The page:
A South Korean bankers federation Wednesday denied asking banks to close accounts with cryptocurrency exchanges.

The Federation of Korean Banks issued the statement immediately after the Ninebit cryptocurrency exchange announced the suspension of cash deposit and withdrawal services through its account.

Ninebit’s freezing of cash deposit and withdrawal sent a shock wave through investors. The closure of the account also alarmed other exchanges.

Investors and exchange operators speculated that the government, through the Korea Federation of Banks, asked the banks to close accounts with all exchanges.

However, Ninebit’s announcement turned out to come out of miscommunication. The Industrial Bank of Korea (IBK), has reportedly informed Ninebit that it might not maintain accounts unless Ninebit abided by the anti-money laundering guidelines. The IBK’s message was a warning to Ninebit to abide by the anti-money laundering rule.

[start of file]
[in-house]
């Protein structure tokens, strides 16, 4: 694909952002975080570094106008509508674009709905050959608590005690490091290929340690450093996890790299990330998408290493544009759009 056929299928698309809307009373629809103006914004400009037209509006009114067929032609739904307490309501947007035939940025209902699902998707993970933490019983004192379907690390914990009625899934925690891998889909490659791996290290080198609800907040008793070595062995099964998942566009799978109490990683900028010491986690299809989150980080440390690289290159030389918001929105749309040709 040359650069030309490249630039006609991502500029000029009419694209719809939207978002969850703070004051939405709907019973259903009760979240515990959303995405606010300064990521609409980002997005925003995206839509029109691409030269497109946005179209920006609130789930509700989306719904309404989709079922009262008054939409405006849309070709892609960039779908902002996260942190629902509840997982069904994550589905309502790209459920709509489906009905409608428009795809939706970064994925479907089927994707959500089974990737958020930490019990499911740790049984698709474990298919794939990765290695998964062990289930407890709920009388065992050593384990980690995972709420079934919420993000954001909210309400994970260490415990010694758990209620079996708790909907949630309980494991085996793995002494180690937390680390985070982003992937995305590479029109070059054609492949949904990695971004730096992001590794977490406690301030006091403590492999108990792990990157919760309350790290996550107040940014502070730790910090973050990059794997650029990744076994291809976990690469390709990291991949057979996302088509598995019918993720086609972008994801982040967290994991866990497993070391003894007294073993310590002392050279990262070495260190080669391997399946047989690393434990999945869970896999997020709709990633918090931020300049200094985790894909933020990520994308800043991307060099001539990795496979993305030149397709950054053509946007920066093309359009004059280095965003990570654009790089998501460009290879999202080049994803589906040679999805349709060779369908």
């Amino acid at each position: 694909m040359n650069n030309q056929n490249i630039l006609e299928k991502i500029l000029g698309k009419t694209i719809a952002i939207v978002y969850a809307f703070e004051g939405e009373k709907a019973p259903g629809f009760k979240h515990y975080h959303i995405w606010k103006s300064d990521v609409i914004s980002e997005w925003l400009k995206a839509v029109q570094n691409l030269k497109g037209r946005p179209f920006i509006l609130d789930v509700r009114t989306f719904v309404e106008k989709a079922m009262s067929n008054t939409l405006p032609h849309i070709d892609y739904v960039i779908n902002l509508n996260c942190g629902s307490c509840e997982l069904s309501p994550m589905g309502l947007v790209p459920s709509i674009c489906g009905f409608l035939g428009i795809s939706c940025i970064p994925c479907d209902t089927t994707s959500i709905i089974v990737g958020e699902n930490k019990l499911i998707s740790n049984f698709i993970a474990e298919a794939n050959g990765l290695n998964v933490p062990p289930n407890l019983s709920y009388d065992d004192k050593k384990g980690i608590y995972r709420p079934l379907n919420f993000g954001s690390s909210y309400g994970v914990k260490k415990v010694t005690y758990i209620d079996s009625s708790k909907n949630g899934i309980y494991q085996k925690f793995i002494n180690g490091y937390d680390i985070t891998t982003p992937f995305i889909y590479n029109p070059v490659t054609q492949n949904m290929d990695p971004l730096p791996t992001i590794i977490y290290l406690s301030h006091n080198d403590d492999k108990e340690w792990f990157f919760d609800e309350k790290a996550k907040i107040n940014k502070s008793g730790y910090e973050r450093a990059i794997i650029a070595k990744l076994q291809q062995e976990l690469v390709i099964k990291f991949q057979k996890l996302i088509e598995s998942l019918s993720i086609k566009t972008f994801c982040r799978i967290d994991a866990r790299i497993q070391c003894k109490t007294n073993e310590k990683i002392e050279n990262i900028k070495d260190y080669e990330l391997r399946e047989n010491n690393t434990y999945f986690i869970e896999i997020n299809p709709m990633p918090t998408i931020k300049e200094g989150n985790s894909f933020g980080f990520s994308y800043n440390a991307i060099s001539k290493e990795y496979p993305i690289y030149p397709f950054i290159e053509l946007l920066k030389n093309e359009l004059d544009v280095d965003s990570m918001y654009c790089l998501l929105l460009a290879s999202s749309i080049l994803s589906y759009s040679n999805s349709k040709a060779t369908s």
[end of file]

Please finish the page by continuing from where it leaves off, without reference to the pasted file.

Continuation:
However, an IBK official said Ninebit misconstrued the warning as the bank’s decision to close its account. He said, “IBK has never said that it would shut down the accounts.” He added that Ninebit arbitrarily announced the shutdown.

In South Korea, investors can invest in cryptocurrencies only through an exchange’s designated corporate account. The designated account is called the ‘honeycomb account’ because all investors’ money must move in and out of the centralized account.

Financial regulators have been closely monitoring the exchange accounts. Close monitoring is to prevent the use of cryptocurrency investment in money laundering and crime financing and capital flight.
The Organization for Economic Cooperation and Development (OECD) reported that Korea and China are the only two OECD countries which ban the initial coin offering (ICO).